Every generation has their version of the ‘new generation going to hell in a hand basket’. Looks like he’s found his version of it. He can keep that version, I don’t like it.

I’ve always had faith that the younger generation will find their own way, just as we did, and our father’s generation before us.

I guess this yoyo thinks an Einstein should be born every year and we should just look out and he’ll jump up and slap us in the face. Most of the folk that have strange ideas usually get slapped down from the likes of him before they ever get started.

Steve says:'re ALL wrong

Gabler is yet another journalist (that never took Logic 101) who had his central thesis in hand and never bothered to find the evidence to back it up. Although his supposition that we aren’t aware of who the Big Thinkers are of our generation is, I suspect, correct. Only, perhaps because the general population lacks the mental acumen to appreciate their work (universities & colleges have turned into tech schools for the most part, so that is to be expected).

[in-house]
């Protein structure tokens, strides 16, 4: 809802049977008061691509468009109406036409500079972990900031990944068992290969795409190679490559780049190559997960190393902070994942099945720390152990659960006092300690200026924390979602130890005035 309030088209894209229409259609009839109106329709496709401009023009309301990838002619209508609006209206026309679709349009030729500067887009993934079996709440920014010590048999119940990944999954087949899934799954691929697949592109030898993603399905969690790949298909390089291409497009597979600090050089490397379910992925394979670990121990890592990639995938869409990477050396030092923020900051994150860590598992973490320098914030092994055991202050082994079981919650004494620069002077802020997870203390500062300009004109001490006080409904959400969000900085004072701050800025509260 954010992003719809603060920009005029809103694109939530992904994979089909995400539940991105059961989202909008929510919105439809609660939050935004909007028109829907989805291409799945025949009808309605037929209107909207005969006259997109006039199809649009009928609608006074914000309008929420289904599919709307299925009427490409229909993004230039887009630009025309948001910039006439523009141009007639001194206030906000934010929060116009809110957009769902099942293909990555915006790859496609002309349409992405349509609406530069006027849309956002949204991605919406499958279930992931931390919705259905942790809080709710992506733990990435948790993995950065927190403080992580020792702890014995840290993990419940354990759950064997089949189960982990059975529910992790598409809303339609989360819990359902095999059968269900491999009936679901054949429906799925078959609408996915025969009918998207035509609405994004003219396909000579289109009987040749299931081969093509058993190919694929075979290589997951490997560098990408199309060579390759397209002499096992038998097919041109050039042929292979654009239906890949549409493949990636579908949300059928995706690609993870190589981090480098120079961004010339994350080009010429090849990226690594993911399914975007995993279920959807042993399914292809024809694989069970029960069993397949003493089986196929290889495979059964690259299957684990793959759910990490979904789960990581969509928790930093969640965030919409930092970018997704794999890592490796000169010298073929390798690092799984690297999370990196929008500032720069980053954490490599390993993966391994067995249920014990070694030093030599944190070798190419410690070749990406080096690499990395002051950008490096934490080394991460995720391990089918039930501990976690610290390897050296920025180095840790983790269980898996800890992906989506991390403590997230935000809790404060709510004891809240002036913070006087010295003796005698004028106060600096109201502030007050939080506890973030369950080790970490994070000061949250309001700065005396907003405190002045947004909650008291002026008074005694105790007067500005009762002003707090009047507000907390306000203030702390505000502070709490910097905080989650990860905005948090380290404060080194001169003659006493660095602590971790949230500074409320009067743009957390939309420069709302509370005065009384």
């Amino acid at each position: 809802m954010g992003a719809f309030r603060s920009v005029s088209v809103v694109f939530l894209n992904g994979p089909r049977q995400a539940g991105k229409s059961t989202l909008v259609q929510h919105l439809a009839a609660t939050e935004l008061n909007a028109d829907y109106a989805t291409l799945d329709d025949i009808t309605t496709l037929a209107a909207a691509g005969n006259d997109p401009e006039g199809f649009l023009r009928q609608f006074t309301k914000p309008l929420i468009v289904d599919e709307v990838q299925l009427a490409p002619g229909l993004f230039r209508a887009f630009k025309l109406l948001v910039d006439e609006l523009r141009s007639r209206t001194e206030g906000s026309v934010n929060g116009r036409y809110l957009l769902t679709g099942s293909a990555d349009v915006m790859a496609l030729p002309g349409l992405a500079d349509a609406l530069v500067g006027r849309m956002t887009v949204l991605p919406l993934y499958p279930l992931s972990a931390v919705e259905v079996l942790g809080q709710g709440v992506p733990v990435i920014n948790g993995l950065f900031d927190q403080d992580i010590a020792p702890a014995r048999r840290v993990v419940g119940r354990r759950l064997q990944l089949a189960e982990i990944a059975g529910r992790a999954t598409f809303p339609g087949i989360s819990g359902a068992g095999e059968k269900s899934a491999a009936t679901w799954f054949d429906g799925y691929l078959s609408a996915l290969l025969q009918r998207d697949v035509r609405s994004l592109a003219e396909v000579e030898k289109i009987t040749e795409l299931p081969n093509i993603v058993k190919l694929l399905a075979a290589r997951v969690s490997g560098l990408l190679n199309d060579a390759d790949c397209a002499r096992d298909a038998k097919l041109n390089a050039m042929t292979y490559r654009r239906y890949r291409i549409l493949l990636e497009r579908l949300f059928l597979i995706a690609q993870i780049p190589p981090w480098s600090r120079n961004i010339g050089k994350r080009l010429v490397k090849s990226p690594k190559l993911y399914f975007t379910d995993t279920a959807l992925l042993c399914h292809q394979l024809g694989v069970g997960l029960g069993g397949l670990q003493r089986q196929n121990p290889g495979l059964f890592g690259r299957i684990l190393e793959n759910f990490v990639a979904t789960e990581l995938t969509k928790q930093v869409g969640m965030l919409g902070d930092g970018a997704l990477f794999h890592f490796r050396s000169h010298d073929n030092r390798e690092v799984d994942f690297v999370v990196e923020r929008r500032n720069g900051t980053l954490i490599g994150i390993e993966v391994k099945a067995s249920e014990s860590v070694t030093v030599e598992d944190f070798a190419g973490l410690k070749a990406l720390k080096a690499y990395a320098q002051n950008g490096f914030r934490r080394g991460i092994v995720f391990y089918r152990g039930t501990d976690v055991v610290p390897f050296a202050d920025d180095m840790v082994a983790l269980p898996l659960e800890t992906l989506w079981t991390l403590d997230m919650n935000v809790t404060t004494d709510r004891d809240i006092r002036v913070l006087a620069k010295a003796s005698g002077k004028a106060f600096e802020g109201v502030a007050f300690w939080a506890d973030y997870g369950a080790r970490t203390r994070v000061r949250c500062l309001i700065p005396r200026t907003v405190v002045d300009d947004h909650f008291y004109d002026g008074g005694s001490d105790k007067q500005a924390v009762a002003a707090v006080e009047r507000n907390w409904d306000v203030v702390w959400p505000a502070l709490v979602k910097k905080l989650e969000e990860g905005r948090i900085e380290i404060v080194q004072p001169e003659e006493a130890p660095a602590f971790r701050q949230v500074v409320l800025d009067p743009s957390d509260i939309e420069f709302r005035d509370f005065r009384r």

At the same time, those who wax onanastically about Twitter and its simplistic 140 limit who reminded me of those who thought the beeper was the bee’s knees…

cybernia (profile) says:

I agree with Neal.

I think you guys are missing his point. It’s not that the internet has killed, “big ideas,” although it is the latest in a decades long march toward that end. The internet is a massive information dump where people think they are informed simply by the amount of information they get. They don’t think beyond that information.